Preview of NWS' New Version of Forecast
This preview is not operational and should not be used for support decisions.

Area Forecast Discussion (AFD)

Issued by Wichita, Kansas (ICT)

FXUS63 KICT 240542

Area Forecast Discussion
National Weather Service Wichita KS
1242 AM CDT Fri May 24 2019

...Updated for Aviation Discussion...

Issued at 258 PM CDT Thu May 23 2019

Thunderstorms with heavy rain, flooding, and severe weather will
continue to threaten the region through the Memorial Day weekend
and possibly all the way into the middle of next week. Given the
recent rains, some significant flash flooding will be possible at


.SHORT TERM...(This evening through Saturday night)
Issued at 258 PM CDT Thu May 23 2019

Hand analysis and satellite imagery early this afternoon depict a 
surface low/triple point over the TX Panhandle, with a warm front 
extending to the east along the KS/OK border. Aloft, an upper low is 
spinning over the Great Basin, with an embedded s/w moving through 

Models differ on how far north the warm front will get through this 
evening, which will play an important role in the severe weather 
hazards. Just south of the warm front is a broad area of low to mid 
70s dewpoints. Through this evening, the low-level jet will continue 
to increase, leading to increasing WAA and moisture transport. Of 
note, blended TPW products show an impressive surge of moisture 
riding north through TX at this time and is poised to reach Kansas 
by this evening.

The increasing WAA/moisture transport combined with a glancing 
influence from the above-mentioned s/w should foster several rounds 
of thunderstorms through tonight. Storms that develop over/near the 
TX/OK Panhandles may have a tendency to build/propagate ENE along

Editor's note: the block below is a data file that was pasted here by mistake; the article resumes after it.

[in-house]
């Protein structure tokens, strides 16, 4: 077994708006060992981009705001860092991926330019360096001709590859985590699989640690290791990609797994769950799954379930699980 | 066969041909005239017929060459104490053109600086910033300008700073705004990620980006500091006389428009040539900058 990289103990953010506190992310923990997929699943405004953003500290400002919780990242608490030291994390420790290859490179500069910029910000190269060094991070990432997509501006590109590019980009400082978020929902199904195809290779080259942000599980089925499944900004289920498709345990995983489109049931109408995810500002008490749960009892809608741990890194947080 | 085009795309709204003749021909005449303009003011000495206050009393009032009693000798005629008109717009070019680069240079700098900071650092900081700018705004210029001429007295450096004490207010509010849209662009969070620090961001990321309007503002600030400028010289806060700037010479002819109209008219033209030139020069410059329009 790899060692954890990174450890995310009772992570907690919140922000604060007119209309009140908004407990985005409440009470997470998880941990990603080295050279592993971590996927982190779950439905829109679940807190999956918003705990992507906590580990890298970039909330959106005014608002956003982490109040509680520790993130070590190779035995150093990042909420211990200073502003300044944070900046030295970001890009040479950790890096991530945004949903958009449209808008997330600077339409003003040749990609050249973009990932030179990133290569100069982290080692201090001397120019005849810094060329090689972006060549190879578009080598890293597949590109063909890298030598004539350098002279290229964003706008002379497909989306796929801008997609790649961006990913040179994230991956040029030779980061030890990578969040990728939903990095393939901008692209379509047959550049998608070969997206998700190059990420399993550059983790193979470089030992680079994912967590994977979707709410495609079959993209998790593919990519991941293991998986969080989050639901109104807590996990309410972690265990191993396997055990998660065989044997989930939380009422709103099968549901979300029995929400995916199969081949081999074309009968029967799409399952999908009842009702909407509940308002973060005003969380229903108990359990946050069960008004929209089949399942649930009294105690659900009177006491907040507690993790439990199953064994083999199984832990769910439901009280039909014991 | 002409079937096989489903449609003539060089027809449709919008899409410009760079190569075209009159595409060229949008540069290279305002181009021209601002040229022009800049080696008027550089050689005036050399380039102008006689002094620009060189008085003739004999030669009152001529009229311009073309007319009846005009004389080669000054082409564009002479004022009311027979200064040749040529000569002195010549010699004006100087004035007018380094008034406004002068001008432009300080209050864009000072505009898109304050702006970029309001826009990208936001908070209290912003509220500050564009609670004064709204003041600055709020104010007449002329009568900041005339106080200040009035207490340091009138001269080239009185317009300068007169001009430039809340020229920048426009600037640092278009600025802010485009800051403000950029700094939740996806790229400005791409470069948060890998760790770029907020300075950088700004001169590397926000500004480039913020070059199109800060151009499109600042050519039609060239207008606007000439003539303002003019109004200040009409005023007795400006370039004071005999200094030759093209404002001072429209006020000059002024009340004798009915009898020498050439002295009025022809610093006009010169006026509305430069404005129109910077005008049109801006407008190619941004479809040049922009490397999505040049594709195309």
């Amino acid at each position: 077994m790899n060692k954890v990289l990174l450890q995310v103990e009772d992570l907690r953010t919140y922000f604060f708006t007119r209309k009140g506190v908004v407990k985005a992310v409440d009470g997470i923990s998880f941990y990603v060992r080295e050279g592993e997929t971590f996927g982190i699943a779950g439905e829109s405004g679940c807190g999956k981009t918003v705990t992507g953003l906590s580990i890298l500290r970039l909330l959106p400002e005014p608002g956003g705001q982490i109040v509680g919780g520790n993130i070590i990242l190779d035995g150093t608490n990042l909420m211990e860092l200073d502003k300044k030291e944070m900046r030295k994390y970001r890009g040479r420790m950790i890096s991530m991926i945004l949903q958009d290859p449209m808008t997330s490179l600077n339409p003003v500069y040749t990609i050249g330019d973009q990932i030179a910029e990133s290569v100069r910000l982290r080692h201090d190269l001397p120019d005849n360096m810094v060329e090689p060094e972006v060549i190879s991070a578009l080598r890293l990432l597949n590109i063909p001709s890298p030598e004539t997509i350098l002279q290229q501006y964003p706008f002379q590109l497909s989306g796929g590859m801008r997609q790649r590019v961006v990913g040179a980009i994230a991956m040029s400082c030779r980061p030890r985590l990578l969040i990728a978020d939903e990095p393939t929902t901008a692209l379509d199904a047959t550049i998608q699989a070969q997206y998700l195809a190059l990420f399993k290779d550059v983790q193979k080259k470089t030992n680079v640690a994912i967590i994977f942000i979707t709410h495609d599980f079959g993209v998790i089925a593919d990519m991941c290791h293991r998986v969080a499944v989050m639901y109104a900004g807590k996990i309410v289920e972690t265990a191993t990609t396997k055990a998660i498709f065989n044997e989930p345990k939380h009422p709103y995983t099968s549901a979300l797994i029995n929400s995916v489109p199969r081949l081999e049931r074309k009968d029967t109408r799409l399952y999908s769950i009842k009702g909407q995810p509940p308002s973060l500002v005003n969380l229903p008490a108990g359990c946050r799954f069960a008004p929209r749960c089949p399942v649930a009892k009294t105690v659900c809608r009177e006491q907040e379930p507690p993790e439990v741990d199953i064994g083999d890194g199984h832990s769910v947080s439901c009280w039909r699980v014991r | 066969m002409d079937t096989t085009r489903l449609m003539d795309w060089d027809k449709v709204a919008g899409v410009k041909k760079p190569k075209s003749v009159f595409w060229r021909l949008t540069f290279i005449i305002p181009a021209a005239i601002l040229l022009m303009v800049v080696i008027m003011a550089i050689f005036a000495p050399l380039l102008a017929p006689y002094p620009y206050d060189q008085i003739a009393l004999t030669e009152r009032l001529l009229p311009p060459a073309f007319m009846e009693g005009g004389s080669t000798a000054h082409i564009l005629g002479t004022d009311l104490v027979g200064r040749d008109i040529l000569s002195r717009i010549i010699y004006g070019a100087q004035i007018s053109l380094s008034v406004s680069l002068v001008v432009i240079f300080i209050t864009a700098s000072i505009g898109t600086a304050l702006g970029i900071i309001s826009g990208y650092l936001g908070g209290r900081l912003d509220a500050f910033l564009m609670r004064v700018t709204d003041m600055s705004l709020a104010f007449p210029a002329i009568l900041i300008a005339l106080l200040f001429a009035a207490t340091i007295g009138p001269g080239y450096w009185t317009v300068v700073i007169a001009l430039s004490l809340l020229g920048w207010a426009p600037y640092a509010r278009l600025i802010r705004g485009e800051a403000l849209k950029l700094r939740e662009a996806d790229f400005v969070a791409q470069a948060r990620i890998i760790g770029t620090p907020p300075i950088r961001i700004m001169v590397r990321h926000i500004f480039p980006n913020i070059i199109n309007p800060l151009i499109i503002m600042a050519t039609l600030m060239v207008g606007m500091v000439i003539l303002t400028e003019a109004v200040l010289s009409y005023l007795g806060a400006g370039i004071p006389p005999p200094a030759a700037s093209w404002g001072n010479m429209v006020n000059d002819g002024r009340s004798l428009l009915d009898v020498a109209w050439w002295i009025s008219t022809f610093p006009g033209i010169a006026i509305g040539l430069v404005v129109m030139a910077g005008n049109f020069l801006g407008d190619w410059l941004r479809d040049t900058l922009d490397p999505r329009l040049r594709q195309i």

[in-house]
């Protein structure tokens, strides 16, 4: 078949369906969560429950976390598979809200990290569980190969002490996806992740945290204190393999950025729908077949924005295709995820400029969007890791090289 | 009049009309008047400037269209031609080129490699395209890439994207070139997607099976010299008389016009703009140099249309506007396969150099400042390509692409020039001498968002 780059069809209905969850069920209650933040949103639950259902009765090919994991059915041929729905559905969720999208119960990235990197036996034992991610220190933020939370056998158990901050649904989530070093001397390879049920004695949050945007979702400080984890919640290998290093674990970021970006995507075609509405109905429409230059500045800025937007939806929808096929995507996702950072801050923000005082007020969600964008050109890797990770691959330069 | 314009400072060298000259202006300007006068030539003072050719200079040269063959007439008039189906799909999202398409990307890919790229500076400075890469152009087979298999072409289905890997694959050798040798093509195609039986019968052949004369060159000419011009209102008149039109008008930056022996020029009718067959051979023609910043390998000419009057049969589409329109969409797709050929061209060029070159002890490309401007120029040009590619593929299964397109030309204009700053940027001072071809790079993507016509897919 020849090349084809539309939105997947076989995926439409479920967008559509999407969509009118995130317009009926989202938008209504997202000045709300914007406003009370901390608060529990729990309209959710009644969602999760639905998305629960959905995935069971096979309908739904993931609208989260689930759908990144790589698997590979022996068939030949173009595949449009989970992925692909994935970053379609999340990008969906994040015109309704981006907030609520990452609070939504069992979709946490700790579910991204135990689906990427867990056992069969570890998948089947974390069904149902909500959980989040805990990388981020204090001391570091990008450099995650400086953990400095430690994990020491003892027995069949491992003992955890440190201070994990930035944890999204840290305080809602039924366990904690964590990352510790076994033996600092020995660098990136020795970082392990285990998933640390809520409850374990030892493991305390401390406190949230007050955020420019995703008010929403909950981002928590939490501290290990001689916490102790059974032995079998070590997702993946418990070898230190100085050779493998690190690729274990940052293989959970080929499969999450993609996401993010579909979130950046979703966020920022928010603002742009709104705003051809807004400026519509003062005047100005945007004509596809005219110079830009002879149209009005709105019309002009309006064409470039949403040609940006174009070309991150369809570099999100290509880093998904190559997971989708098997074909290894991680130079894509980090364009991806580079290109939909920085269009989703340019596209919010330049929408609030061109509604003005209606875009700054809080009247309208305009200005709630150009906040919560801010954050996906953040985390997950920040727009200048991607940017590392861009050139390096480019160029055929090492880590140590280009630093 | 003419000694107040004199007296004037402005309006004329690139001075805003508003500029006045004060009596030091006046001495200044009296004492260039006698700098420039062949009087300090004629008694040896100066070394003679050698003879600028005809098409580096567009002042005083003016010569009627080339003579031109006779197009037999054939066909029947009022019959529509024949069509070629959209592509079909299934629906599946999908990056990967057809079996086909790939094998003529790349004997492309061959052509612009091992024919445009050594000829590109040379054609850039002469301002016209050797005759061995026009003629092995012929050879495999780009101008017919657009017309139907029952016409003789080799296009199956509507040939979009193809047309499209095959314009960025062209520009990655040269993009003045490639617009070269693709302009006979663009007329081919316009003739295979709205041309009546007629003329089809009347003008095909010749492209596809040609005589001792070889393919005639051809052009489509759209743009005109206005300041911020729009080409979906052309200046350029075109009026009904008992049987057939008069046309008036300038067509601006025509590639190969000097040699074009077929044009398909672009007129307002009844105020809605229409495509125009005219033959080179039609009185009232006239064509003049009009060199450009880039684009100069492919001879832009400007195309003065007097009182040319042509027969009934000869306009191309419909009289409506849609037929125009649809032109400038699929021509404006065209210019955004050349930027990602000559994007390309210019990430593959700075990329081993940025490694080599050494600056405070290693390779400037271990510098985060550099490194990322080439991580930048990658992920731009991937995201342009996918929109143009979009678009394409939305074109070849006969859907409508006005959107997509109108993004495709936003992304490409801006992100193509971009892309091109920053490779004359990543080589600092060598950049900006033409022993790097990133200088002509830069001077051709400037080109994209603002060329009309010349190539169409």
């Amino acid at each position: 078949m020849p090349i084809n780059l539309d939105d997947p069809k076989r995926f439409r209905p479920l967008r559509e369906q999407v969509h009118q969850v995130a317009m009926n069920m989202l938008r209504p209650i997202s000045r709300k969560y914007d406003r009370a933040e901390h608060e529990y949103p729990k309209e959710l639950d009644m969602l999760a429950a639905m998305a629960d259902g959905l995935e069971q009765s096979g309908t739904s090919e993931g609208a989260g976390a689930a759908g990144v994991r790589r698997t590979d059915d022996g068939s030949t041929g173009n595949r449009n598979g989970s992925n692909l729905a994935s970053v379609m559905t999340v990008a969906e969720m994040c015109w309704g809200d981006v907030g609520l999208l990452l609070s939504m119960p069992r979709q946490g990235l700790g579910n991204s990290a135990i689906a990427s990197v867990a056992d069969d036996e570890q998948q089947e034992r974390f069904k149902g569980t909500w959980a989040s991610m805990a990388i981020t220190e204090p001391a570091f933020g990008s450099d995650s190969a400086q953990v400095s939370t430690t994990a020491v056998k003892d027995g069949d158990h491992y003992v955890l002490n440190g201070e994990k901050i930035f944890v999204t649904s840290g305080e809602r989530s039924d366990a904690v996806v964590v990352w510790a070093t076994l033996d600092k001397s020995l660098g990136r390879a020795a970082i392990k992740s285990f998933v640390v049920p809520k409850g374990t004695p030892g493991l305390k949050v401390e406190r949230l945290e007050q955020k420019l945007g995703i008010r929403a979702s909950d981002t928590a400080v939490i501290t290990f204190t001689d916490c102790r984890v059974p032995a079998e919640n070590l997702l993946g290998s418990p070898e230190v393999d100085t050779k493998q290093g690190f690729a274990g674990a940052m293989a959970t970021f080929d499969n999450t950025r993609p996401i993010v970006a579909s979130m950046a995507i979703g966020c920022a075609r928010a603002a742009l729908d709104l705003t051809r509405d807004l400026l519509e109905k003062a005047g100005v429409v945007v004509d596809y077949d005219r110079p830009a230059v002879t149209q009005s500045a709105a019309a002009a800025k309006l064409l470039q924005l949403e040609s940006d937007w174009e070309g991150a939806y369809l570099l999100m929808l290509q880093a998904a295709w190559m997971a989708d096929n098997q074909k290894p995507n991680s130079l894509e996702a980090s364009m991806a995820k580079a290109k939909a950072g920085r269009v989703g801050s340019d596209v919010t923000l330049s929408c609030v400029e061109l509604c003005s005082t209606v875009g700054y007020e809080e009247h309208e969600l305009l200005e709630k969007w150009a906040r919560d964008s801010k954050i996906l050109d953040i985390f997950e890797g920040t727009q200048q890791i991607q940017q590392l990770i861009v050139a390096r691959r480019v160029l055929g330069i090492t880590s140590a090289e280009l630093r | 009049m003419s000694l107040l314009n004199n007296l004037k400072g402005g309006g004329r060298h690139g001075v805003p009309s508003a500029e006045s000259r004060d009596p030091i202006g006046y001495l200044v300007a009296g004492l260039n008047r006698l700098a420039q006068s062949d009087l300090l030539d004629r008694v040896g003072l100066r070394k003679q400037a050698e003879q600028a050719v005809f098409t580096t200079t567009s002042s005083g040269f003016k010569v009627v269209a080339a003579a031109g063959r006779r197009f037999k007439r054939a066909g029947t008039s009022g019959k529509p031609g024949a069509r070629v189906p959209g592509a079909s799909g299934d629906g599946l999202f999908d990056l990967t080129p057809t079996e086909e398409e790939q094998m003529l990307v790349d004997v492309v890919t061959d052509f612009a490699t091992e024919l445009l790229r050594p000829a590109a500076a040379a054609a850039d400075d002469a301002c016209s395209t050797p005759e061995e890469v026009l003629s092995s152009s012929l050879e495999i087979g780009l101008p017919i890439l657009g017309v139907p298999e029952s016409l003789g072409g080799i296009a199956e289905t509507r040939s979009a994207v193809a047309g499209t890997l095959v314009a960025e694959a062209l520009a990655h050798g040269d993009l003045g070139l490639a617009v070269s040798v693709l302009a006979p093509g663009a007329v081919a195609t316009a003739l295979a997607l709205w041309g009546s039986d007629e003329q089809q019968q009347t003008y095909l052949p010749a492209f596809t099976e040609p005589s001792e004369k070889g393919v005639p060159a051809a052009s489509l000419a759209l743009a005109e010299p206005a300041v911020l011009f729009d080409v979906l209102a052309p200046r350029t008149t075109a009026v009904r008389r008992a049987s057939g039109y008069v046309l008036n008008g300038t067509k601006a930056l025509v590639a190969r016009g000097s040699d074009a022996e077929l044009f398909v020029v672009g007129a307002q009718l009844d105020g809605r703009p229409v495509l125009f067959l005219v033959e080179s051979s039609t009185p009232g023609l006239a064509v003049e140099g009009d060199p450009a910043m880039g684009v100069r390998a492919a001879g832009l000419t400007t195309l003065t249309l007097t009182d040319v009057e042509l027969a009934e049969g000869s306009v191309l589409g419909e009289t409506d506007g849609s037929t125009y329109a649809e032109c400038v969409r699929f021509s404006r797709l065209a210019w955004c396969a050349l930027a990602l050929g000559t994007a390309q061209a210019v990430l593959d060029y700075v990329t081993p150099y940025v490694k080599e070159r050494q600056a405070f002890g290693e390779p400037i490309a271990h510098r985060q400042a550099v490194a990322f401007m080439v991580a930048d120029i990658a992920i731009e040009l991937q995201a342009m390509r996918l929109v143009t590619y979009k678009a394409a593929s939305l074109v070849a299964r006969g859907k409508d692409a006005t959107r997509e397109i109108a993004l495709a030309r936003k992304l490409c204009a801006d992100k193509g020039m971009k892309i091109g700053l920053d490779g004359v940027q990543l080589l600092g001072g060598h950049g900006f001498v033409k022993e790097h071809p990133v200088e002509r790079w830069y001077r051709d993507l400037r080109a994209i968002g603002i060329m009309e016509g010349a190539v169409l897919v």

the northward-advancing warm front. North of the warm front, 
thinking the greatest threat will be large hail (with some 
significantly large hail possible near the warm front where 
instability will be maximized). Near and to the south of the warm 
front is where SFC- based convection will be possible. Backed SFC 
winds in this area combined with a general veering profile aloft 
should support a tornado threat into this evening. Given the low 
level shear/helicity forecast, a conditional threat of strong 
tornadoes may develop, especially if any discrete or semi-discrete
cells can develop. Watch for meso-updates later if this threat 
becomes more likely. At this time, thinking the tornado risk will 
be focused over south-central KS.

Regarding the storm mode, shear vectors will tend to be oriented
more parallel with the frontal boundary, likely leading to more of
a tendency for upscale growth with time. However, as the warm
front continues to push north, it may begin to be oriented more SW
to NE, and be oriented a bit more perpendicular to the deep layer
shear. Should this occur, discrete or semi-discrete cells would be
more probable. Regardless of initial storm mode, upscale growth 
into multiple clusters/small MCS' seems plausible overnight, with 
an increased risk of flash flooding. The Flash Flood Watch was 
expanded east some to account for a bit more eastward propagation 
of the zone of convection and we'll continue to refine this area 
if needed. Given the surge of moisture incoming and interacting 
with the frontal boundary in the area, enhanced rainfall 
rates/amounts are likely, potentially focused from near Medicine 
Lodge up through portions of central /south-central KS. Given the 
recent rainfall and wet soils, it won't take much for flash